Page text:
# Is there a way to make a line in Google Maps account for the curvature of the Earth?

When creating a line in Google Maps, it will be drawn straight between the two points, without accounting for curvature of the Earth. So, while showing the shortest path on the flattened map of the globe, it does not reflect the actual shortest path between those two points.

This can be seen quite clearly if you try drawing a point between London and New York and then try using the new google.com/flights and search for a flight between those cites. The map that Google Flights shows has accounted (at least roughly) for the curvature of the Earth, and so the line between London and New York is actually a curve.

My question is, is there any way to draw such lines myself in Google Maps?

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I think that curved line it's a graphical depiction of a take off-landing airplane trajectory (route) rather than the curvature of the globe, and it's a pretty standard airline routes representation (e.g.: simairline.net/alitalia/routemap_domestic.gif). – Alex Sep 14 '11 at 11:47
No, if you draw the same line in Google Earth, you'll see that it takes a different path when you haven't flattened out the globe to a two dimensional map. – Kris Sep 14 '11 at 12:42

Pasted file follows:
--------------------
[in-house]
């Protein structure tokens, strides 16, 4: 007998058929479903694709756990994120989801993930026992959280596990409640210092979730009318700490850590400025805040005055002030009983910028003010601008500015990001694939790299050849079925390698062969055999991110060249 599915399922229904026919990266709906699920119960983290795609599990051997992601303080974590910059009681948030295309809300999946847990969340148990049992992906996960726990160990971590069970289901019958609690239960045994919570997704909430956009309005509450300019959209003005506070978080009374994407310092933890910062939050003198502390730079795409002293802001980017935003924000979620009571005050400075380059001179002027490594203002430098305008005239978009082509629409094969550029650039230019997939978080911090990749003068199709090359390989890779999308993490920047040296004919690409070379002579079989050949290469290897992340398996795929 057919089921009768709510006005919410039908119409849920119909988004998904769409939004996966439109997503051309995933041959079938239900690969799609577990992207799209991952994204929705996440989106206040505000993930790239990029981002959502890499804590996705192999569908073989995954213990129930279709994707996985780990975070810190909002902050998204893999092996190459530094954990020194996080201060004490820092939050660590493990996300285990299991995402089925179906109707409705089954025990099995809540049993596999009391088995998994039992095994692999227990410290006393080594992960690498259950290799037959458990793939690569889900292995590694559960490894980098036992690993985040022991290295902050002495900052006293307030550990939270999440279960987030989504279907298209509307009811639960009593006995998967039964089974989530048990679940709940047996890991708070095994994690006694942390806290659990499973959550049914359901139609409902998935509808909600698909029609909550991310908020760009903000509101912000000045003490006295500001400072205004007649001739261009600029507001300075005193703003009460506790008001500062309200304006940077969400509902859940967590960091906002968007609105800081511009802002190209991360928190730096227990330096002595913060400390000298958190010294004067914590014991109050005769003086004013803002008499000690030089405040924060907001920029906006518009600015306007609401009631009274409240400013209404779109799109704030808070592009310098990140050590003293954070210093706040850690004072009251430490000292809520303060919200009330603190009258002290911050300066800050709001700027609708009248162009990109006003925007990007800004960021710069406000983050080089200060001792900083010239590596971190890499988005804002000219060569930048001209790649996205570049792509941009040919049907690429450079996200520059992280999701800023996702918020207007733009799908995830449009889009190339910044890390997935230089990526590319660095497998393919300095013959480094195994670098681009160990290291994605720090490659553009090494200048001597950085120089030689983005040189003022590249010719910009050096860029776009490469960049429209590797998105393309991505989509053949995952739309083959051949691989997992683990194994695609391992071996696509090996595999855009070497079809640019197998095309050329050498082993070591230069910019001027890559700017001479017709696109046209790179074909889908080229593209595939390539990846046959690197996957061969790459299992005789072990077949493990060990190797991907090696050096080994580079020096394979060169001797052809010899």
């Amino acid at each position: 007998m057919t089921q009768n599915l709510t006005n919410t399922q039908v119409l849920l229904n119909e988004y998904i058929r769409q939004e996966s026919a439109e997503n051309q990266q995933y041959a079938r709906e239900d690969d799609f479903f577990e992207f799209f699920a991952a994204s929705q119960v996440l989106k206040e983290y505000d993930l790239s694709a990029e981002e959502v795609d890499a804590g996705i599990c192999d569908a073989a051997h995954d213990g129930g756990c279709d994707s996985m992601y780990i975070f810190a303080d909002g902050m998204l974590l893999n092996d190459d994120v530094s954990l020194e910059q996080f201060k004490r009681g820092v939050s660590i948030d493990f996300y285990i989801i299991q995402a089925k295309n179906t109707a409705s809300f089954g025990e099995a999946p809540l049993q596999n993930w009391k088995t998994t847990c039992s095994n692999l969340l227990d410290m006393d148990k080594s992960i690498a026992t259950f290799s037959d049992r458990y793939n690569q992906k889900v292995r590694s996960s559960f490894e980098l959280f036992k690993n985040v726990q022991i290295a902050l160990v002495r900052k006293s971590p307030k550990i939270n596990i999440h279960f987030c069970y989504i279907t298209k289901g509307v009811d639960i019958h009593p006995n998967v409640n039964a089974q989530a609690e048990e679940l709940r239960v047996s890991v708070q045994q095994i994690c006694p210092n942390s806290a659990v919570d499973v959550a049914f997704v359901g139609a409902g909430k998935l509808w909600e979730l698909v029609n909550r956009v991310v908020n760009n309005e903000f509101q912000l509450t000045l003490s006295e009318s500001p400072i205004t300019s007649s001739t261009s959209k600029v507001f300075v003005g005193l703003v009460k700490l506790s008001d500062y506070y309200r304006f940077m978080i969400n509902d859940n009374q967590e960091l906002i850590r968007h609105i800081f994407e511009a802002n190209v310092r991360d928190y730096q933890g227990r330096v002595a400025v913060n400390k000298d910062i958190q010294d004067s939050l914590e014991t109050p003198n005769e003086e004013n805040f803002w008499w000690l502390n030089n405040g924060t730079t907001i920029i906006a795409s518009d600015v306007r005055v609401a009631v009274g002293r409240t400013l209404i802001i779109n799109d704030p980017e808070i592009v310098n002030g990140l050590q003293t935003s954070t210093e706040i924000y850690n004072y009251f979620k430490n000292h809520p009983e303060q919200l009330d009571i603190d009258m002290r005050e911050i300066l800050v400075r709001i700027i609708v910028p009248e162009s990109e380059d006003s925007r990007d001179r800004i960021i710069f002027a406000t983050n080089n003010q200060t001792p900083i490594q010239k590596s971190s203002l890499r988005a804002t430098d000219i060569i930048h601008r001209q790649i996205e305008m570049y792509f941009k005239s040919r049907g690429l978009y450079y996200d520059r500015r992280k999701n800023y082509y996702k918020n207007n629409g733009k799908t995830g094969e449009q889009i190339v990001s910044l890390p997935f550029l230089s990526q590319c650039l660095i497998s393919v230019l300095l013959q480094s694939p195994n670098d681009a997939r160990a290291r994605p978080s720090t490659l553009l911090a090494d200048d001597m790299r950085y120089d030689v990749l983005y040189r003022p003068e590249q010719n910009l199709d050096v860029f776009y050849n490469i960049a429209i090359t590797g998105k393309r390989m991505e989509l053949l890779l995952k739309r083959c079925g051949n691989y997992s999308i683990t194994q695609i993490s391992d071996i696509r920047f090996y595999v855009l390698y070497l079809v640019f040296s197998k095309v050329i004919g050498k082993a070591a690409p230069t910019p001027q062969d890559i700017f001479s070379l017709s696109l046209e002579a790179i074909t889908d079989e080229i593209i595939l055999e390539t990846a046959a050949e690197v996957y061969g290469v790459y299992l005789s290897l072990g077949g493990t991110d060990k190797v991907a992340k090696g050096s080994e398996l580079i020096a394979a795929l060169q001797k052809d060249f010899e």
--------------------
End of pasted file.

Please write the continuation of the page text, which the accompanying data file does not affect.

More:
Such lines are called geodesics and this site offers to draw them in Google Maps. See also this question: Is a straight line on google earth or google maps geodesic?

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If you enable the `Map Labs`, and active `Distance Measurement Tool`, you will be able to measure a distance between two points, and draw a earth-curved line.

Here is an example:

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It is now possible to do this as standard in a Google Map. When drawing a polyline via the Google Maps Javascript API, set the "geodesic" option on the polyline to true. The polyline will then be shown as curved on the 2d surface, following the shortest path on the 3d globe rather than the shortest path on the 2d map.

The reference for the polyline options is available on the Google Maps JavaScript API V3 Reference.

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